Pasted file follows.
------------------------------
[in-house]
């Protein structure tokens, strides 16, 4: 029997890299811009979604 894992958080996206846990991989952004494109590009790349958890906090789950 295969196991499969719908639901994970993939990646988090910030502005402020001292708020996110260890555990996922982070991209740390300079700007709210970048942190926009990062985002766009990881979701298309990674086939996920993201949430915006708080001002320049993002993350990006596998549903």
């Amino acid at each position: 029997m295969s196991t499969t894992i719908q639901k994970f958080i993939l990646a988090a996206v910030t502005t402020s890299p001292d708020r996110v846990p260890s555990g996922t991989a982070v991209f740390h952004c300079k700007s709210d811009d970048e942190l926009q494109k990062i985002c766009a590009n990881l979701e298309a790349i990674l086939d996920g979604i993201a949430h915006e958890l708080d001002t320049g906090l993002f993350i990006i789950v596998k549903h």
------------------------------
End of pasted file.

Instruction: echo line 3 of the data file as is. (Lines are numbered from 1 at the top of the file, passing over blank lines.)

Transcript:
């Amino acid at each position: 029997m295969s196991t499969t894992i719908q639901k994970f958080i993939l990646a988090a996206v910030t502005t402020s890299p001292d708020r996110v846990p260890s555990g996922t991989a982070v991209f740390h952004c300079k700007s709210d811009d970048e942190l926009q494109k990062i985002c766009a590009n990881l979701e298309a790349i990674l086939d996920g979604i993201a949430h915006e958890l708080d001002t320049g906090l993002f993350i990006i789950v596998k549903h």